Both NORA-specific and more general procedural issues influence the risk of NORA-based procedures (Table 1). NORA-specific issues are related to concerns within the NORA suite itself, including location and procedure-related challenges. NORA procedures are often performed in crowded rooms with limited patient access. These rooms may not have been originally designed for an anesthetic. They may be retrofitted with outdated anesthesia equipment. They may be small in size with an inadequate power supply and may be equipped with poor lighting. Additional issues to address in NORA procedures are supply lines of equipment (e.g., appropriate monitoring devices) and the adequacy and availability of support staff. NORA cases are also more likely to start after normal working hours compared to the operating room.1 These “off-hour” starts may limit the availability of critical resources and force unfamiliar personnel to assist with the procedure and anesthesia. Also, compared to the traditional operating room, a greater percentage of NORA procedures are being performed on an emergency basis.6 Whether off-hour starts and emergency status translate to poorer patient outcomes is unknown.
Table 1: Challenges to providing safe care in NORA settings
|Remote location far from pharmacy and supplies|
|Limited workspace, small procedure room|
|Minimal temperature regulation|
|Electrical / magnetic interference|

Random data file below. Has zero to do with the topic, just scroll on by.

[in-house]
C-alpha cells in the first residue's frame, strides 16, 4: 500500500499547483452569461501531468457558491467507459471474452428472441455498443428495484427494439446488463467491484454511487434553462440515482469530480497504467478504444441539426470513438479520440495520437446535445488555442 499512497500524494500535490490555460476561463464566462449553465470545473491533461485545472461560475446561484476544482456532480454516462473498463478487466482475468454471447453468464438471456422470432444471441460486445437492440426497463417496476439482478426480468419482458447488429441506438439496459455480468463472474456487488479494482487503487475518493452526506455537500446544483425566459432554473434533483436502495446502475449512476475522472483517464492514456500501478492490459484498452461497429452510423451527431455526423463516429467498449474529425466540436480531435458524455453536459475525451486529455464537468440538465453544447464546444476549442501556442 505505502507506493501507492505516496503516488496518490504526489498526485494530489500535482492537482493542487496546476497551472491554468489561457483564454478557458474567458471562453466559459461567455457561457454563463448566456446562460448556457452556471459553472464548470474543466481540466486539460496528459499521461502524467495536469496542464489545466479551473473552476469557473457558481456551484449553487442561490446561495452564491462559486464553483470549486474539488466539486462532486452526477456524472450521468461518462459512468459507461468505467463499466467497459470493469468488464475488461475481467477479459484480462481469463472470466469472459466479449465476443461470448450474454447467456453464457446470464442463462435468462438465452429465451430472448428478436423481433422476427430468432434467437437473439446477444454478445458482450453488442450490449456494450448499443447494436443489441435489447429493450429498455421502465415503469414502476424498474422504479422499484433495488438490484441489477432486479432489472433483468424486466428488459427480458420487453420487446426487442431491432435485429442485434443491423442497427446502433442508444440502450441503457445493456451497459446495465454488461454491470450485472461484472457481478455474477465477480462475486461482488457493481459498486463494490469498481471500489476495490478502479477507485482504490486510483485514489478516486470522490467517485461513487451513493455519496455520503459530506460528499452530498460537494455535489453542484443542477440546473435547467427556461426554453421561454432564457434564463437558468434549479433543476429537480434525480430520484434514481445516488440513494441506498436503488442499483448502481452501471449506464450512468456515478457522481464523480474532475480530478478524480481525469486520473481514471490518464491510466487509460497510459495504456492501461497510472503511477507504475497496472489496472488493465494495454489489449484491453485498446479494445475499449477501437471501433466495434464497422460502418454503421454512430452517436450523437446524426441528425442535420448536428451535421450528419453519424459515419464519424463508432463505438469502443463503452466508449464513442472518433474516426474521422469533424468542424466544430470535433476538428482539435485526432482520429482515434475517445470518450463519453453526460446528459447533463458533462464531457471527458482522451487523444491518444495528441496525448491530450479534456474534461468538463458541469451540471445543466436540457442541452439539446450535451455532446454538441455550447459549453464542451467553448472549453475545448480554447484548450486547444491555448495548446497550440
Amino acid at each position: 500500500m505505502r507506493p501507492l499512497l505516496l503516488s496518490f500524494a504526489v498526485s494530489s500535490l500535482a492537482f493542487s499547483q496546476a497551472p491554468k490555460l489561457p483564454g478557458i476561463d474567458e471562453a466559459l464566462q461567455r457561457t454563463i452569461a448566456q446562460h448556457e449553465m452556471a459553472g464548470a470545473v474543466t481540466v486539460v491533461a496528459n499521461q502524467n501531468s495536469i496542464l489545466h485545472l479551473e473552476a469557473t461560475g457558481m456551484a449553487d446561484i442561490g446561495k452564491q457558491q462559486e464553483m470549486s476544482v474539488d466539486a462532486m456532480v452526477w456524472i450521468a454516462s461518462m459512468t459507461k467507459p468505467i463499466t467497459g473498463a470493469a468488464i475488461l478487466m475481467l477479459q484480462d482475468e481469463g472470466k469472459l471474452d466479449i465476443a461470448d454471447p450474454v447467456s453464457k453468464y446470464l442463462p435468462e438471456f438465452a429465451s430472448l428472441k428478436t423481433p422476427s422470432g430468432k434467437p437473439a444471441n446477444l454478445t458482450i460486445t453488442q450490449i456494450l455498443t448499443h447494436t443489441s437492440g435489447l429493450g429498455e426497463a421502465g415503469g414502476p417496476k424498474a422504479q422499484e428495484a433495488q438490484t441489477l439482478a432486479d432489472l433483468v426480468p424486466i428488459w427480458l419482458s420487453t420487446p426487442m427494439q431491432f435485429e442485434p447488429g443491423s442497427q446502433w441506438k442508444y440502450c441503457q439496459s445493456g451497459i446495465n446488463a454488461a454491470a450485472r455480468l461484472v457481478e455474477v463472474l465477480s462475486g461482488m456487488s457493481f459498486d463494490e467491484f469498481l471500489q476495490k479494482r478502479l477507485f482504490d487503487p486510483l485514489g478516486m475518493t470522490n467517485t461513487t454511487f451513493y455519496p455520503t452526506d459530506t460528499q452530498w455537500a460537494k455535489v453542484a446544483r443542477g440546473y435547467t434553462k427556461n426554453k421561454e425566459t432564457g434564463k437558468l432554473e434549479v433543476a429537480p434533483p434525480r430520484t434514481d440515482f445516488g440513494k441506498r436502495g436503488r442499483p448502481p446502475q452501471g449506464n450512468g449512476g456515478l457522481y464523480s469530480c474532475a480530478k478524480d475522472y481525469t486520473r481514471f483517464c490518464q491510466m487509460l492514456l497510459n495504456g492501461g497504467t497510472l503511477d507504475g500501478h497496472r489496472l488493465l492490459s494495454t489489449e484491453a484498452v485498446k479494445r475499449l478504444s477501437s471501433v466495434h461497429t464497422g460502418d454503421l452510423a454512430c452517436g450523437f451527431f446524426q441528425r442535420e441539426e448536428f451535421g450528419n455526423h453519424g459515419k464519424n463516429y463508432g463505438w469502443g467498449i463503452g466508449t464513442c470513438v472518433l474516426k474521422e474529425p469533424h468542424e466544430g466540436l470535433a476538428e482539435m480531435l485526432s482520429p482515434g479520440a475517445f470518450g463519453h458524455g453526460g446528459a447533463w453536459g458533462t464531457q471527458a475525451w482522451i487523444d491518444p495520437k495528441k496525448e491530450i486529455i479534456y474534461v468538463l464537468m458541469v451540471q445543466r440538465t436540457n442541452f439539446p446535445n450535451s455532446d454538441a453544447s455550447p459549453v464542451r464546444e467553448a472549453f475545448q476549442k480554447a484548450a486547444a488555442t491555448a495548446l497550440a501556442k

|Older, possibly unfamiliar equipment|
|Lack of skilled anesthesia support staff|
|Limited patient access during procedures|
|Inadequate power supply|
|Challenges relevant to NORA and OR anesthesia|
|Supply of equipment|
|Appropriate monitoring devices|
|Inadequate support staff|
|More cases after normal working hours|
|Increased percentage of “emergency” procedures|
Statistically, the NORA patient population is older than the population of patients undergoing traditional surgery in the operating room, and the average age of NORA patients is increasing more rapidly than in the group undergoing traditional surgery. NORA patients also tend to be more medically complex than those in the traditional operating room cohort, adding to overall patient risk.1,6 A greater percentage of patients receiving NORA are classified as ASA physical status III-V compared to those in the traditional operating room.1 Often these patients are not candidates for traditional operative procedures and their only option is a NORA intervention.2
As the number of older and medically complex patients receiving NORA grows, the anesthesia team must maintain an emphasis on the preprocedure evaluation for assessment of patient safety and procedural feasibility. Our ability to adequately assess these patients prior to their procedure may be limited or difficult, as many clinicians performing NORA procedures do not have either a pre-operative clinic or the dedicated space to examine patients preoperatively. Patient-specific comorbidities unique to each NORA specialty must be assessed prior to every procedure. For example, the anesthesia professional must evaluate the impact of esophageal stricture or reflux prior to endoscopy, the significance of heart failure prior to an electrophysiology study, or the severity of obstructive sleep apnea prior to an MRI study in which the ability to rapidly address airway obstruction may be limited. NORA patients may be critically ill, and procedures may need to be performed emergently. This urgency may result in a diminished ability of the patient to provide informed consent. Invasive monitoring may be necessary and should be prepared and available when needed. Fasting status must be evaluated prior to every procedure and must be considered when prescribing an anesthetic technique.